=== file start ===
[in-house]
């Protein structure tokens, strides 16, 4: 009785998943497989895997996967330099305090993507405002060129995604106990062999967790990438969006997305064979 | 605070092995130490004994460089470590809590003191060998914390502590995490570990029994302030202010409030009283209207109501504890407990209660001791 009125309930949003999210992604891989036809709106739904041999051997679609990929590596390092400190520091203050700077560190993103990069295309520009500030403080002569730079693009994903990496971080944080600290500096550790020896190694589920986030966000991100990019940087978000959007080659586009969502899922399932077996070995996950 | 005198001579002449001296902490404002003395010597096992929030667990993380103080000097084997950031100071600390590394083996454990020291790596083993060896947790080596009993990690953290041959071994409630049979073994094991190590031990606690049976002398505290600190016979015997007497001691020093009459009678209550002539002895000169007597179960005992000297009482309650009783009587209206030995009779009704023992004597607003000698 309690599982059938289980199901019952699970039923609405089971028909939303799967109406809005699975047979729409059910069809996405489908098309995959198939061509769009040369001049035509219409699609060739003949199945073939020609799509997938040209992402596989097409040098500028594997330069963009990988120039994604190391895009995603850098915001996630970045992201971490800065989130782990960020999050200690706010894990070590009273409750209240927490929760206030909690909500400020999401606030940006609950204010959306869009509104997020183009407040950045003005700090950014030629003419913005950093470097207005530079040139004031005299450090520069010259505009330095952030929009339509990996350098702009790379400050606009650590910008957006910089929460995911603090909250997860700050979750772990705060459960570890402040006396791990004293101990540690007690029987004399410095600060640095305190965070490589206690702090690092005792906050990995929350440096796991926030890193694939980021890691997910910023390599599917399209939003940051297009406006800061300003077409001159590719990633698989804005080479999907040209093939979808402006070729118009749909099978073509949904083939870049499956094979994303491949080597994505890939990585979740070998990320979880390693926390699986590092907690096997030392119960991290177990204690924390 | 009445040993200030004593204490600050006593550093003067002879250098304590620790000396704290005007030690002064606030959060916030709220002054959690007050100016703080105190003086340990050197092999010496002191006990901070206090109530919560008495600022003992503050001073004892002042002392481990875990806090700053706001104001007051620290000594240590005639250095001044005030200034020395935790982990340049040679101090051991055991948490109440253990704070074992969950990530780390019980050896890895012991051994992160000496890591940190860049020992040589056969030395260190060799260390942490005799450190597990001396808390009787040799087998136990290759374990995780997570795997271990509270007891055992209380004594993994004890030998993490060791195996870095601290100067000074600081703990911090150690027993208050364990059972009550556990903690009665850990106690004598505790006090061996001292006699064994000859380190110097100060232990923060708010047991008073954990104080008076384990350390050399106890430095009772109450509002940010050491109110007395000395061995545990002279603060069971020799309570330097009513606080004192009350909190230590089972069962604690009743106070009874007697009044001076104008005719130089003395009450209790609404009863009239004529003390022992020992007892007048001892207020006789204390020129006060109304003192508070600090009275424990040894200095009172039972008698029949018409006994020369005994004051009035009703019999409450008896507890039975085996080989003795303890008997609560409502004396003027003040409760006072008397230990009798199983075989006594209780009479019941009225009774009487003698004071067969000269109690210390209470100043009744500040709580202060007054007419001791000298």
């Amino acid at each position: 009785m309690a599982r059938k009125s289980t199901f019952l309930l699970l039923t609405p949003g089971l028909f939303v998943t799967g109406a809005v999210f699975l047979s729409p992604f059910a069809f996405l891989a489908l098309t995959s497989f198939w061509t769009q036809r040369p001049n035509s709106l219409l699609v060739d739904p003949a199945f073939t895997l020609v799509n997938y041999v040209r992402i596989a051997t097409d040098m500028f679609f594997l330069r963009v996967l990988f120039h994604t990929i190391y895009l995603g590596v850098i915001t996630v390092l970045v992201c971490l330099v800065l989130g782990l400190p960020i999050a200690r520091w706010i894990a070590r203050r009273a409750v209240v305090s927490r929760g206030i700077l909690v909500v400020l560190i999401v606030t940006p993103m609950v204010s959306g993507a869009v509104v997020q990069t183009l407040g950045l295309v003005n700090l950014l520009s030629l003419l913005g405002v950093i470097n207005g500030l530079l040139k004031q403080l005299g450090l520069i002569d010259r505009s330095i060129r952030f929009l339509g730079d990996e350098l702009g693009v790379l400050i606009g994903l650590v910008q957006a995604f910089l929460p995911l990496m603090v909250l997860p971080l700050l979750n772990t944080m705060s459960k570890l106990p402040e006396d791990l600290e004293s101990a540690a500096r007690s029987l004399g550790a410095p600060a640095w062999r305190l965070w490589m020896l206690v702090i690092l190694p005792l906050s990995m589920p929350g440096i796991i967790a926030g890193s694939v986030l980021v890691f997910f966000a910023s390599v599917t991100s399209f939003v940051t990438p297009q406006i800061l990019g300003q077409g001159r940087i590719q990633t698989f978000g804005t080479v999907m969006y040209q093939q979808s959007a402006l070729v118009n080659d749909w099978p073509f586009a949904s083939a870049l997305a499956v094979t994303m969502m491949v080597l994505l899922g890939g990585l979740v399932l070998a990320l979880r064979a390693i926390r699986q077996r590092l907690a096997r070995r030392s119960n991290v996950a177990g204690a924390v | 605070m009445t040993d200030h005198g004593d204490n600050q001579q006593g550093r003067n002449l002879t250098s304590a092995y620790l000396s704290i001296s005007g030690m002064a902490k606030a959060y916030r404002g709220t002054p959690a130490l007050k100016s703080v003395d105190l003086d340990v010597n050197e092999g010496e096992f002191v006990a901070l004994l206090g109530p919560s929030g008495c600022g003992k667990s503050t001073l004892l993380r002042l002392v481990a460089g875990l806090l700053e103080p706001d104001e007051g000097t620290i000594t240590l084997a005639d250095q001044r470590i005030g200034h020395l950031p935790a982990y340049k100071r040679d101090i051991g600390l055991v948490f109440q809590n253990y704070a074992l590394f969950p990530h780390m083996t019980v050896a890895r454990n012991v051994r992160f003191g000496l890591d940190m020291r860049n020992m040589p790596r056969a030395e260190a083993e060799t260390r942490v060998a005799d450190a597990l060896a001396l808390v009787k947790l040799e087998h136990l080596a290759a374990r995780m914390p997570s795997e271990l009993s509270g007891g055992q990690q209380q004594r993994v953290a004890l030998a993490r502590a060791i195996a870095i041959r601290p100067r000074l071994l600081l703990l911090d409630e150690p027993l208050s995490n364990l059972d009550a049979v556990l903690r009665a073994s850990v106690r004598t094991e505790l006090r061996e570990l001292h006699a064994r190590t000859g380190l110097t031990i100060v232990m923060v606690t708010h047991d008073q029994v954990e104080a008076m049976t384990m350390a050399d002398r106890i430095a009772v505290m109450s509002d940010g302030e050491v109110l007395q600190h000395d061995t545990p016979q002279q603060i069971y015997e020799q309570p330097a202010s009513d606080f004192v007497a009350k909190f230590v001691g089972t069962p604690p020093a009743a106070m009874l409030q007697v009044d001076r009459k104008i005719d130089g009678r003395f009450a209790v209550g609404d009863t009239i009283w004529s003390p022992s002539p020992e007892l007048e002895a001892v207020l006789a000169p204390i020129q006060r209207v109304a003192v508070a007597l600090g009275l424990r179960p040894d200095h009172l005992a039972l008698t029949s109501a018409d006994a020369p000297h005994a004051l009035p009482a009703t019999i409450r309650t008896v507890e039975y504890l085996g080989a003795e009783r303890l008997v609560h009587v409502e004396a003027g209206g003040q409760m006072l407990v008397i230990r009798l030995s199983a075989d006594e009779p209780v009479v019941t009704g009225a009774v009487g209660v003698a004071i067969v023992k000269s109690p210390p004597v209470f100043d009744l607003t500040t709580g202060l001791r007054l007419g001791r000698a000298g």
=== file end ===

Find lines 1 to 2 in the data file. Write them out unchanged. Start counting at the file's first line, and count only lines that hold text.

[in-house]
């Protein structure tokens, strides 16, 4: 009785998943497989895997996967330099305090993507405002060129995604106990062999967790990438969006997305064979 | 605070092995130490004994460089470590809590003191060998914390502590995490570990029994302030202010409030009283209207109501504890407990209660001791 009125309930949003999210992604891989036809709106739904041999051997679609990929590596390092400190520091203050700077560190993103990069295309520009500030403080002569730079693009994903990496971080944080600290500096550790020896190694589920986030966000991100990019940087978000959007080659586009969502899922399932077996070995996950 | 005198001579002449001296902490404002003395010597096992929030667990993380103080000097084997950031100071600390590394083996454990020291790596083993060896947790080596009993990690953290041959071994409630049979073994094991190590031990606690049976002398505290600190016979015997007497001691020093009459009678209550002539002895000169007597179960005992000297009482309650009783009587209206030995009779009704023992004597607003000698 309690599982059938289980199901019952699970039923609405089971028909939303799967109406809005699975047979729409059910069809996405489908098309995959198939061509769009040369001049035509219409699609060739003949199945073939020609799509997938040209992402596989097409040098500028594997330069963009990988120039994604190391895009995603850098915001996630970045992201971490800065989130782990960020999050200690706010894990070590009273409750209240927490929760206030909690909500400020999401606030940006609950204010959306869009509104997020183009407040950045003005700090950014030629003419913005950093470097207005530079040139004031005299450090520069010259505009330095952030929009339509990996350098702009790379400050606009650590910008957006910089929460995911603090909250997860700050979750772990705060459960570890402040006396791990004293101990540690007690029987004399410095600060640095305190965070490589206690702090690092005792906050990995929350440096796991926030890193694939980021890691997910910023390599599917399209939003940051297009406006800061300003077409001159590719990633698989804005080479999907040209093939979808402006070729118009749909099978073509949904083939870049499956094979994303491949080597994505890939990585979740070998990320979880390693926390699986590092907690096997030392119960991290177990204690924390 | 009445040993200030004593204490600050006593550093003067002879250098304590620790000396704290005007030690002064606030959060916030709220002054959690007050100016703080105190003086340990050197092999010496002191006990901070206090109530919560008495600022003992503050001073004892002042002392481990875990806090700053706001104001007051620290000594240590005639250095001044005030200034020395935790982990340049040679101090051991055991948490109440253990704070074992969950990530780390019980050896890895012991051994992160000496890591940190860049020992040589056969030395260190060799260390942490005799450190597990001396808390009787040799087998136990290759374990995780997570795997271990509270007891055992209380004594993994004890030998993490060791195996870095601290100067000074600081703990911090150690027993208050364990059972009550556990903690009665850990106690004598505790006090061996001292006699064994000859380190110097100060232990923060708010047991008073954990104080008076384990350390050399106890430095009772109450509002940010050491109110007395000395061995545990002279603060069971020799309570330097009513606080004192009350909190230590089972069962604690009743106070009874007697009044001076104008005719130089003395009450209790609404009863009239004529003390022992020992007892007048001892207020006789204390020129006060109304003192508070600090009275424990040894200095009172039972008698029949018409006994020369005994004051009035009703019999409450008896507890039975085996080989003795303890008997609560409502004396003027003040409760006072008397230990009798199983075989006594209780009479019941009225009774009487003698004071067969000269109690210390209470100043009744500040709580202060007054007419001791000298």